A further MS Excel database provides completions data and running performance metrics, again with around 100 data fields given for each well within the study. Apart from information on the operator and country, and on the well name and location, information is provided on the drilling platform, whether the well is a sub-sea or land completion. It also provides:
Production casing design and materials, completion type, design, configuration and materials;
Completion running times by phase and costs;
Drilling time-depth charts;
MS Excel tables of drilling time-depth data;
Completion schematic diagrams.
Charts of comparative operator performance; and
Contact details for each participating operator.
Applications of the data
Kent Springer, California-based Overseas Manager - Drilling Engineering, for ChevronTexaco Overseas Petroleum explained the reasons for their long-term participation in the studies, and the benefits that participation brings to the company.
"ChevronTexaco is a proponent of both internal and external benchmarking of drilling performance. Internal benchmarking is beneficial as we compare performance of our projects worldwide against our internal standards," he said. "External benchmarking helps us compare performance against our worldwide peers and identify areas where we can improve. Additionally, we use benchmarking data to assist in our evaluation of new venture projects where our internal data might be limited. The Rushmore Reviews are key to both of our internal and external benchmarking processes."
Rushmore Reviews well count
Total wells worldwide
2003 3600 (estimated)
In addition to aiding participants in benchmarking themselves against other 'best in class' operators, further benefits of having access to this data are that it gives participants the opportunity to:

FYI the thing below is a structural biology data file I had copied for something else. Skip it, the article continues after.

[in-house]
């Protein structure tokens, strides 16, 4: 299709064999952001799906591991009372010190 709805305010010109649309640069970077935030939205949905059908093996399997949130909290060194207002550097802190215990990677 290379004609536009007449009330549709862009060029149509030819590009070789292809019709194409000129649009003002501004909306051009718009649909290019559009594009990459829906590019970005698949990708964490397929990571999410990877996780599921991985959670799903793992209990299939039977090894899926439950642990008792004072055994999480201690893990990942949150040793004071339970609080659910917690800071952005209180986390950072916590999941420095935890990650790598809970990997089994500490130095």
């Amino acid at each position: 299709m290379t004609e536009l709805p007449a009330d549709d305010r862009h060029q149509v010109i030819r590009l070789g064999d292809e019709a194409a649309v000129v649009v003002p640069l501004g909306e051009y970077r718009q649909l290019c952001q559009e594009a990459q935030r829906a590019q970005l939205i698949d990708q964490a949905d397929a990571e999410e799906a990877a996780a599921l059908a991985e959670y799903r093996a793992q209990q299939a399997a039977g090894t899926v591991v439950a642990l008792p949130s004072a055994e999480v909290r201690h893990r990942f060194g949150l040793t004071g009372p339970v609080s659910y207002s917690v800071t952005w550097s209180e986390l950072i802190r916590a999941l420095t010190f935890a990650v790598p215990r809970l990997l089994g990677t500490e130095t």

Plan and budget for wells and completions in new areas of operation;
Identify and learn from 'best in class' operators;
Set targets based on 'best in class' performance;
Optimize drilling and completions design and execution programs using offset well data to analyze challenges faced by operators of similar wells;
Provide a driver for improvement;
Demonstrate, publicize and celebrate achievement; and
Validate and support 'technical limit' implementations.
Now there is an increasing trend towards benchmarking data becoming part of the corporate scorecard for operators.
Most of the longer-term commitments seen from operators are a result of benchmarking taking on a corporate focus. While it is comforting perhaps to know that your corporation has improved its performance compared to history, the only real measure, in a competitive world, is how it is doing against other operators.
In 2002, the authors of the reports saw a significant increase in corporate long term contracts, amounting to over US $1.5 million being awarded by operators such as BG Group, BHP, ChevronTexaco, Devon Energy, DONG, Gaz de France, Kerr McGee, Marathon, Nexen, OMV, Premier, Roc Oil, Sasol, Shell, Statoil, TotalFinaElf - now Total - Woodside, plus Unocal and members of the Sakhalin Island development consortium.
Eigil Hannestad, well construction manager of Copenhagen-based DONG E&P, said, "Being a relatively small drilling operator, currently only working in the Danish part of the North Sea, DONG E&P Well Construction feels it is important to us to compare our performance with other operators. We find the results achieved in Norway, United Kingdom and Holland particularly interesting and the Rushmore Reviews benchmark study, which we joined in 1997, has provided us with relevant information for these areas."
He said DONG used the reviews actively for both internal goal setting and in its efforts to establish external alliances. "Based on this, it was quite natural to renew our participation with a 3-year contract," Hannestad added.
For more information, visit www.RushmoreReviews.com, or contact Helen Rushmore on + 44 1224 251040 or email Helen@RushmoreReviews.com.